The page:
An Investigation into the Design of
Structured Vibrotactile Messages for Non Visual Information Display
Vibrotactile displays are becoming increasingly common in everyday devices,
with mobile phones, pagers and games controllers all featuring vibration
feedback. However, the vibrations used in such devices are usually basic
and do not fully exploit the potential of vibration as a means of communication.
In order to create more effective messages, it is necessary to systematically
investigate how best to use vibration in computer interfaces. Therefore
this research brings together an understanding of cutaneous perception
and interaction design and investigates how to construct effective vibrotactile
messages. This document presents the background to this work, the results
so far, and discusses plans for future work.
Tactons  are structured vibrotactile messages which can be used to
communicate information non-visually. They are the tactile equivalent
of audio Earcons  and visual icons, and could be used for communication
in situations where vision is overloaded, restricted, or unavailable,
such as navigation systems for blind people, or in mobile/wearable computers.
This research aims to show that multidimensional information can be encoded
in Tactons using parameters of vibration such as waveform, rhythm and
spatial location, and that users can learn mappings between Tactons and
their meanings, and retrieve information or alerts from Tactons when used
in mobile or desktop computer interfaces.
Tactons can be displayed using small vibrating transducers. Figure 1 shows
the transducer used in this research: the Engineering Acoustics C2 Tactor
Figure 1: Engineering Acoustics C2 Tactor (www.eaiinfo.com).
Main Contributions of this Research
While tactile messages (both vibrotactile and electrotactile) have been
proposed and used by a number of researchers [3, 4] there have been no
formal studies of how best to design such messages. The novel contribution
of this research is a formal evaluation of Tactons, and of the individual
parameters used to construct them, in order that a set of guidelines for
designing effective Tactons can be produced. In addition, the use of Tactons
in mobile and desktop applications will be evaluated so that their effectiveness
in real world applications can be assessed.
Work carried out so far
Identifying Parameters for Tactons
Before Tactons can be created, appropriate vibrotactile parameters in
which information can be encoded must be identified. So far, two parameters,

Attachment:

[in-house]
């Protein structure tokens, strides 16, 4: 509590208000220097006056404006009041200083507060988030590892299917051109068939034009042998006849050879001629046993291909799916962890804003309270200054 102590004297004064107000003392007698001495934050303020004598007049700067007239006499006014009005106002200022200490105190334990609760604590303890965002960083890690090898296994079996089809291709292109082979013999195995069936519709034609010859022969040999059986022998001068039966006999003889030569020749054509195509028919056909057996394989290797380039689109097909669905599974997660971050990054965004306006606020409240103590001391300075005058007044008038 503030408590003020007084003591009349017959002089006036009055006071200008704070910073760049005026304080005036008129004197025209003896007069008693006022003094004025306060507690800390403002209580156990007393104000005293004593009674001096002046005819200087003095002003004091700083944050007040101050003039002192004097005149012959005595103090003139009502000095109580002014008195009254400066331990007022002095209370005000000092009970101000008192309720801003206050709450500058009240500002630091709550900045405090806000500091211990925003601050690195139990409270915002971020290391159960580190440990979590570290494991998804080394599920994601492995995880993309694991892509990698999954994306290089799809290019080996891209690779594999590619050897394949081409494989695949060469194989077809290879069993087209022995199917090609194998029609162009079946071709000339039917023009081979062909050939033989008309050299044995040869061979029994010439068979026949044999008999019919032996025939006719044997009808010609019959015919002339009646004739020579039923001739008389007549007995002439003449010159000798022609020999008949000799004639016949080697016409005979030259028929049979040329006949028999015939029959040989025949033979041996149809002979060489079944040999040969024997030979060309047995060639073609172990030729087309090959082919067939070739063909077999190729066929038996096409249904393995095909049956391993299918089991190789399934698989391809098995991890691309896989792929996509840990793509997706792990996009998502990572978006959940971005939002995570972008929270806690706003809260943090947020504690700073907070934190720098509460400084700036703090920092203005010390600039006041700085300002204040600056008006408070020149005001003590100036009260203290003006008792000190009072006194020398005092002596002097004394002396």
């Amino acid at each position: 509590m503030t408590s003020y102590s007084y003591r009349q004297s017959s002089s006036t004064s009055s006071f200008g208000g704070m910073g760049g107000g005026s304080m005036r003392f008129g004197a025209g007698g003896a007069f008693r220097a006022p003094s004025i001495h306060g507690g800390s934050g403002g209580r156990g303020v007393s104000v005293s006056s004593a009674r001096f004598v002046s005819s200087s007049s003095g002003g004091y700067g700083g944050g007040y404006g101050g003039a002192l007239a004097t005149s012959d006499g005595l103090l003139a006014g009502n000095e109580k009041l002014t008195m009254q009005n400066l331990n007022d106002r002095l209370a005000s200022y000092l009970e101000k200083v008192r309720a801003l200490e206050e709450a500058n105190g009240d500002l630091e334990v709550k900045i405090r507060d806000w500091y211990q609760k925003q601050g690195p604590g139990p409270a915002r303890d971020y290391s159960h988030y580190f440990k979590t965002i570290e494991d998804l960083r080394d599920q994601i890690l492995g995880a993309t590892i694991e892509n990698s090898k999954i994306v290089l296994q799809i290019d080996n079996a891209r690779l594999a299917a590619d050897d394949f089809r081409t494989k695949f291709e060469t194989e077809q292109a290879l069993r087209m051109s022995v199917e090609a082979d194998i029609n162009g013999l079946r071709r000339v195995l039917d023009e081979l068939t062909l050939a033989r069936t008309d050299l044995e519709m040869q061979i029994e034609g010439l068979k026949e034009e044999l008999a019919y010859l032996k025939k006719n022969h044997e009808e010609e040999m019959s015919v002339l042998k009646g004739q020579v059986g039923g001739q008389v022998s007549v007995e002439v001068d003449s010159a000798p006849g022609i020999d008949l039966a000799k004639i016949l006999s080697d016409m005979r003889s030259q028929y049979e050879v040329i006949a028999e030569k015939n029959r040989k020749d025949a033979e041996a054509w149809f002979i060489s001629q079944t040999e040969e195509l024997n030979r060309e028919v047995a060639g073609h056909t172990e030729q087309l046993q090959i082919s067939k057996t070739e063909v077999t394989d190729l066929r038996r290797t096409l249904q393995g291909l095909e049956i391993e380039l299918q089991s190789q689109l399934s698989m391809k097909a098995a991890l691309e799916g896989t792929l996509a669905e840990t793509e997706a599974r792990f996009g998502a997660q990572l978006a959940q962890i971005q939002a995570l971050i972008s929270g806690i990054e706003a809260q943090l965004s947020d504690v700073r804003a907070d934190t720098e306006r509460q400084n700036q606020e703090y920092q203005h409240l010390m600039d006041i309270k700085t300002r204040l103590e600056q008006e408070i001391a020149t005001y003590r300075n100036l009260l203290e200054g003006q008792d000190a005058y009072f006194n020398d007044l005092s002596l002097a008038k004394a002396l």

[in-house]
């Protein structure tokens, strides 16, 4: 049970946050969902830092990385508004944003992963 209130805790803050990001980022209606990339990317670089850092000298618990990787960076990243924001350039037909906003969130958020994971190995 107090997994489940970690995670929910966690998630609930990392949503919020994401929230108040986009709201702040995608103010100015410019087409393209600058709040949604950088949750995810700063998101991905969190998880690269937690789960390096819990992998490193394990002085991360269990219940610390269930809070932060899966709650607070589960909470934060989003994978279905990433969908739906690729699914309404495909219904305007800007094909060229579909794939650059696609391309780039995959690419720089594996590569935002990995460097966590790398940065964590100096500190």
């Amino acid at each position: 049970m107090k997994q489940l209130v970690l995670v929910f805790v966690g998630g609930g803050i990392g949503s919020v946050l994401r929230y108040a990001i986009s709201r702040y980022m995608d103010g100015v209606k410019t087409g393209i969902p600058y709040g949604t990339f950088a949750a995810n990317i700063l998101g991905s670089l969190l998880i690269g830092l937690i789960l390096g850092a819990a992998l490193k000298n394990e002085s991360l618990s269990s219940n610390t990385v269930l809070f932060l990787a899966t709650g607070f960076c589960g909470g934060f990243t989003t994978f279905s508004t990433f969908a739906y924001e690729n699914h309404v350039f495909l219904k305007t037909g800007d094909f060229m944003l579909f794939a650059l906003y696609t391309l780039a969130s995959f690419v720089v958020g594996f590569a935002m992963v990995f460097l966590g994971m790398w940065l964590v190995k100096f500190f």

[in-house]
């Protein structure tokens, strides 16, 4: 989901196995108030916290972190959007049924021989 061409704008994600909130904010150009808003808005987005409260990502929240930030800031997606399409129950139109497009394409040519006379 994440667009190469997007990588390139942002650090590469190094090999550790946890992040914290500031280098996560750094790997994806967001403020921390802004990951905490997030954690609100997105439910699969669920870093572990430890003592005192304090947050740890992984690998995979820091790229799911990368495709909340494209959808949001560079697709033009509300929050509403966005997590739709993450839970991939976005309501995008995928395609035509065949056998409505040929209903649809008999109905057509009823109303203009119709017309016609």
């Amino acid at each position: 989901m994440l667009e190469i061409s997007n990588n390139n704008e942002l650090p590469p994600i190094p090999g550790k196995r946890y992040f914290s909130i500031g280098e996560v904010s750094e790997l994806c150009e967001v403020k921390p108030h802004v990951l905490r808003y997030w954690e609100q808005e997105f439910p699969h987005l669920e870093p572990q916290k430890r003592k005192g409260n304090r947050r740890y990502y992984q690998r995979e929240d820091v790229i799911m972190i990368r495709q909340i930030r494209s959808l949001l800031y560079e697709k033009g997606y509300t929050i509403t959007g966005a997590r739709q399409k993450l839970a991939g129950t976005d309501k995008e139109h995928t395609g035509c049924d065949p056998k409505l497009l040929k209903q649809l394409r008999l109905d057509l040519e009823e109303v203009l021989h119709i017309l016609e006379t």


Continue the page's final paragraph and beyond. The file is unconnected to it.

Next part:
namely waveform and rhythm, have been tested and identified as successful
parameters for Tactons . Other parameters such as spatial location
are currently being investigated. The waveforms used in this research
are amplitude-modulated sinusoids and are categorised in terms of how
"rough" they feel. Three values of roughness which can be distinguished
from one another were identified through a forced choice experiment in
which participants were presented with pairs of vibrations and asked "which
feels rougher?". The second parameter which has been investigated
is rhythm. Three distinguishable rhythms were created based on Brewster's
guidelines for Earcon design  which state that a different number of
notes should be used in each rhythm so that they are as different as possible.
Figure 2: A 250Hz sinusoid modulated by a 30Hz sinusoid.
Figure 3: Rhythms used to represent calls/messages
First Evaluation of Tactons
In order to create effective Tactons it is necessary that users are able
to learn the mapping between Tactons and the data encoded in them. An
experiment was therefore carried out to determine whether people could
learn and identify Tactons which used roughness and rhythm as parameters.
Tactons were created to represent alerts which might occur when a call
or a message arrived on a mobile phone. Two pieces of information were
encoded into each Tacton: the type of call/message (voice call/text message/multimedia
message) was encoded in the rhythm, while the priority of the call/message
(low/medium/high) was encoded in the roughness (smooth/rough/very rough).
After being trained to understand the mapping between Tactons and the
data encoded in them, participants were presented with Tactons and asked
to identify the type and priority of the call/message. The results showed
71% average overall identification of the Tactons, with 93% average identification
of type/rhythm and 80% identification of priority/roughness .
Conclusions and Future Work
Overall the results so far results indicate that Tactons can be an effective
means of communicating information non-visually. The results compare favourably
to those for their audio counterpart, Earcons, where overall recognition
is also around 70% . Research has shown that Earcons are able to encode
information in three parameters , therefore future work will investigate
the effect of adding a third parameter (namely spatial location) to Tactons.
Tactile perception may be affected by being engaged in another activity,
such as walking. Since one potential use of Tactons is in mobile and wearable
computing interfaces, future work will investigate identification of Tactons
when used in a mobile application. This will significantly further understanding
of Tacton perception and allow more effective vibrotactile interfaces
to be created.
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Non-Speech Audio into Human-Computer Interfaces", PhD Thesis, University
of York, UK, 1994
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